The company still has not settled on a proposal, and still intends for employees to choose their representation through a formal vote, Jonathan Browning, CEO of Volkswagen Group of America, told reporters Sept. 4 after a monthly call to discuss the VW brand's U.S. sales.
"We've said we're looking for an innovative solution in Chattanooga that allows our employees to have a voice both locally and in a global, formal works council structure," he said. "We've been very clear that that process has to run its course, that no management decision has been made and that it may or may not conclude with formal third party representation.
"We've also said repeatedly that ultimately, the decision of formal third party representation is up to our employees through a formal vote. I think the simplest statement is: Those realities haven't changed."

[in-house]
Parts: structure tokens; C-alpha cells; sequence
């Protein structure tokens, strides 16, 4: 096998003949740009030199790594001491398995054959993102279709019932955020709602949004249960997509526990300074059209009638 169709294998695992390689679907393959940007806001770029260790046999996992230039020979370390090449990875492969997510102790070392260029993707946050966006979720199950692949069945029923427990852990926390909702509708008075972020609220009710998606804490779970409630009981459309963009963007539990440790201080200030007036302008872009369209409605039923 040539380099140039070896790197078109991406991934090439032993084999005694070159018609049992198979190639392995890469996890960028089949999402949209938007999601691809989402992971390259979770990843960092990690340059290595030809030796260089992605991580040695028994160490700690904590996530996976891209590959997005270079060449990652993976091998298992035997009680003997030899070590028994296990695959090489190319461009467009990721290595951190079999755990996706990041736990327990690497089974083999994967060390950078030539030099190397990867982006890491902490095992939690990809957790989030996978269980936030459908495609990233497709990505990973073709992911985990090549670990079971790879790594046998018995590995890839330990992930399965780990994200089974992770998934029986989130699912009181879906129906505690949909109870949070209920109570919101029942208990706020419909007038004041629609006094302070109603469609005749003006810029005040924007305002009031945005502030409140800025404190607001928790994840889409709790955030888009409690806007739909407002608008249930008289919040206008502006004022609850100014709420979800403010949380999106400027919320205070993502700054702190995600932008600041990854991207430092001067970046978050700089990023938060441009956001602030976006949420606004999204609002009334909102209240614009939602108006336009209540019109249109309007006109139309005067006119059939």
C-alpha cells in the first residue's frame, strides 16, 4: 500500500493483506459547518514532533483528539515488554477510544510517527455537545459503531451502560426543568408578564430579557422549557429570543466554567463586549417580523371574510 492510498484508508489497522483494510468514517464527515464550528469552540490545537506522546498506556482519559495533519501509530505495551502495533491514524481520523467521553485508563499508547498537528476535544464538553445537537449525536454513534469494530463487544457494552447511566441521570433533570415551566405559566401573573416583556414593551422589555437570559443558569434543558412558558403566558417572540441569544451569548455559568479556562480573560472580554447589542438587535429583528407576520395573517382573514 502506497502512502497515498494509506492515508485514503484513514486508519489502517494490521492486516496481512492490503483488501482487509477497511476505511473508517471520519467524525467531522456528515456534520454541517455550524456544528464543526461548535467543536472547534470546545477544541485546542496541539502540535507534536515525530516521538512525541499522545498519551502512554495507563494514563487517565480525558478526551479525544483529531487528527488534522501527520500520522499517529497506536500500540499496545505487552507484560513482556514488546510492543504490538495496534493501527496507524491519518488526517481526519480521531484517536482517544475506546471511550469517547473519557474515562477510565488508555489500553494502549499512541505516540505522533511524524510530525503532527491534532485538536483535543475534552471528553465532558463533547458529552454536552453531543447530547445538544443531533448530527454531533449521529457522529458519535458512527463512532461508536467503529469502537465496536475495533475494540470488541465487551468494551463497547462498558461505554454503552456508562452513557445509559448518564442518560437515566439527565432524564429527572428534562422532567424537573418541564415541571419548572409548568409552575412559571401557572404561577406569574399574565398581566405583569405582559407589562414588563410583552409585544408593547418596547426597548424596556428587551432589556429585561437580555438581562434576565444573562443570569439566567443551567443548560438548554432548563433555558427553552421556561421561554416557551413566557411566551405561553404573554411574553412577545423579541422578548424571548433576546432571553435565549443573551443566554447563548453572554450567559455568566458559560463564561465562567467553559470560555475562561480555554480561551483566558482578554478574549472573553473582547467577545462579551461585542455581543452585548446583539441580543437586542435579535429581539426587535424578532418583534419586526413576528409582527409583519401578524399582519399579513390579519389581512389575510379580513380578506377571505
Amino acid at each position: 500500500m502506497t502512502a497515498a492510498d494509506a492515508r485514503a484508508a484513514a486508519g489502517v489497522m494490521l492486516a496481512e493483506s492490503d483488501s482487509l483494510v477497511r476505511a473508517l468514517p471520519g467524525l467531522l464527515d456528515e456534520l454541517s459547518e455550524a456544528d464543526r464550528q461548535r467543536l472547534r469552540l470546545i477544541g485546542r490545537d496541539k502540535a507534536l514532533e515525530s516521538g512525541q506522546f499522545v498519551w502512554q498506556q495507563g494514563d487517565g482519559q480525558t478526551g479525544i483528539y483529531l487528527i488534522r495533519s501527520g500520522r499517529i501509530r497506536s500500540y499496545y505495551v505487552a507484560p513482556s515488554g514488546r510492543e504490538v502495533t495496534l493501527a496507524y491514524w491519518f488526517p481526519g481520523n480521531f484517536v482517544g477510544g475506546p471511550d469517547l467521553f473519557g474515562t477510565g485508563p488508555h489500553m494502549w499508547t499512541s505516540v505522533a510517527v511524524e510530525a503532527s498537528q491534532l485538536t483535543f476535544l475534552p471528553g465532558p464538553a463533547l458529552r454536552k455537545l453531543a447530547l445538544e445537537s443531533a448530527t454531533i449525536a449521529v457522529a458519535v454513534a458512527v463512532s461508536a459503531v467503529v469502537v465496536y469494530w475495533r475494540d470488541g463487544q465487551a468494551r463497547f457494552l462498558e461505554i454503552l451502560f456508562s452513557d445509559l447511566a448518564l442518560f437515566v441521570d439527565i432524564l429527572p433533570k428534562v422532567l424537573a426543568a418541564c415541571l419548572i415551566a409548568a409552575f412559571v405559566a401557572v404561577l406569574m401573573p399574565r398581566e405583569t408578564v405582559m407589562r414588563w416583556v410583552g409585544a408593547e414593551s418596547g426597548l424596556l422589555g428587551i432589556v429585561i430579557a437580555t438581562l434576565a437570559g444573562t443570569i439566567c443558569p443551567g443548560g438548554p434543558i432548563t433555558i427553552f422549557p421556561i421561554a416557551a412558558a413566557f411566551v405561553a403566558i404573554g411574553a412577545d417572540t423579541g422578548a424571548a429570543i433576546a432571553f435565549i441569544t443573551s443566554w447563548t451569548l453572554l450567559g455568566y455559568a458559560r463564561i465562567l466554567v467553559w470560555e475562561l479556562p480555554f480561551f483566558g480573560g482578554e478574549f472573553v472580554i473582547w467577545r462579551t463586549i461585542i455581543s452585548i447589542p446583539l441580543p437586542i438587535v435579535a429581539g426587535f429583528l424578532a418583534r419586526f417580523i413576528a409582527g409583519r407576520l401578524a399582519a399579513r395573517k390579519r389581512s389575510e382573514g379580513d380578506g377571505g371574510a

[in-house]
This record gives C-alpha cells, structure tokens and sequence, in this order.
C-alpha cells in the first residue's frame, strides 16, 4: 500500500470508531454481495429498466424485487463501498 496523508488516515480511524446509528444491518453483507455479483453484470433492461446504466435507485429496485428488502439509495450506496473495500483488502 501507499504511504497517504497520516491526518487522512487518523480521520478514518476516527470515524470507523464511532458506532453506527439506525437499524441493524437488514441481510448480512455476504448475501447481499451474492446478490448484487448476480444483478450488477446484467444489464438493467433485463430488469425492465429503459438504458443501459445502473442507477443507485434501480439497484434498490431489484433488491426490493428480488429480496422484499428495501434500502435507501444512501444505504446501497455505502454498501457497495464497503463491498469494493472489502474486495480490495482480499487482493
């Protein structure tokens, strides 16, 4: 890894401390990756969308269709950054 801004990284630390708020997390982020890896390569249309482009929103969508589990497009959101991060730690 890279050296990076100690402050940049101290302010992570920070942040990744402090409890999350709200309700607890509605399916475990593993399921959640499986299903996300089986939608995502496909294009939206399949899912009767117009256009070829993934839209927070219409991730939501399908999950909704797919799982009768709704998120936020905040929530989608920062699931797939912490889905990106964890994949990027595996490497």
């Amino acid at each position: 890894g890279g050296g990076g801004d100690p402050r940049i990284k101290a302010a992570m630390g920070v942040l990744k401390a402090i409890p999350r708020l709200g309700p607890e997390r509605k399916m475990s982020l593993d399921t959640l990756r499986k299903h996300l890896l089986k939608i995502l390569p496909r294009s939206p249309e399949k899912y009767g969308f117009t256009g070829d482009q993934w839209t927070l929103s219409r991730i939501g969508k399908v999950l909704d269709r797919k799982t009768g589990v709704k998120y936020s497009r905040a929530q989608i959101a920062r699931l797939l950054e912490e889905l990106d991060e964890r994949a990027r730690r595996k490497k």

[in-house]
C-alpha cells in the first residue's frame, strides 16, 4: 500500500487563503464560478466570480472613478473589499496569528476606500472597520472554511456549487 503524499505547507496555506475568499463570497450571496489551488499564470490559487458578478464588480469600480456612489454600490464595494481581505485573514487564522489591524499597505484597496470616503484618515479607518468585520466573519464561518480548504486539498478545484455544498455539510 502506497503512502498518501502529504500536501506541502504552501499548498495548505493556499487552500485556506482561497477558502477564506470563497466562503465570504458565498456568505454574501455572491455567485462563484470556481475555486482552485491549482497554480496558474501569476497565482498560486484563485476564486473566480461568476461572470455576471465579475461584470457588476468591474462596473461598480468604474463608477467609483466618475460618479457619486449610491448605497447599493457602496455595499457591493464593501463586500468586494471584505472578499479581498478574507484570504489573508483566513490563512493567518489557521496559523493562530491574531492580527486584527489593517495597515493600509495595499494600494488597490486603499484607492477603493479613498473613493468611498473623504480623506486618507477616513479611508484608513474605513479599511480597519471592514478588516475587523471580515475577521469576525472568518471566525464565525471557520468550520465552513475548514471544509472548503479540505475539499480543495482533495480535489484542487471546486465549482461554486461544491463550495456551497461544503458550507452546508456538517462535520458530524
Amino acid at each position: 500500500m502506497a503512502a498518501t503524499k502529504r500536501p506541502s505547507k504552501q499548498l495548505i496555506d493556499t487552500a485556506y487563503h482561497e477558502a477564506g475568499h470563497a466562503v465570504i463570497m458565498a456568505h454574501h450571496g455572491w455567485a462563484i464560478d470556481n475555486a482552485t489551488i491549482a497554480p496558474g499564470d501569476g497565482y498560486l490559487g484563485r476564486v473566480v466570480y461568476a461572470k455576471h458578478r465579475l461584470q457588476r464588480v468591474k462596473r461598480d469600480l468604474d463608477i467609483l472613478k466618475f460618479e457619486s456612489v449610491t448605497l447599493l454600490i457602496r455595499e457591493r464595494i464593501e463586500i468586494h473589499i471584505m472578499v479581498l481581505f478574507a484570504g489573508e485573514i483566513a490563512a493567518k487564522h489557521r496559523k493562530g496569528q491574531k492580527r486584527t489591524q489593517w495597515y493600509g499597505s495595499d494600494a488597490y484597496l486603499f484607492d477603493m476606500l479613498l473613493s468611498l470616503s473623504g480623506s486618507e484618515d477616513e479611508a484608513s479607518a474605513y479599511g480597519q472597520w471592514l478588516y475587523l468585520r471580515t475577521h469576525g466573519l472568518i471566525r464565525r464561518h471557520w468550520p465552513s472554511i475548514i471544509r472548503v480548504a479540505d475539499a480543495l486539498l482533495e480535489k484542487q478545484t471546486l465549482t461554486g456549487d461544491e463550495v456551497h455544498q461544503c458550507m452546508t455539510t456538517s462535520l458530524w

The matter was thrust into the spotlight on Sept. 2, when the German newspaper Handelsblatt published a report saying UAW President Bob King met Aug. 30 with Horst Neumann, VW's board member for human resources, to discuss a works council plan.
The representation talks are also crucial to the UAW, which sees the Chattanooga talks as an opportunity to try out a new model of labor relations and as a springboard that could help the union organize other foreign-owned assembly plants.
Chattanooga plant workers have been collecting signed cards of support for the UAW for more than a year. The union has yet to comment on last week's talks.
This report appeared on the website of Automotive News, a Detroit-based sister publication of Tire Business.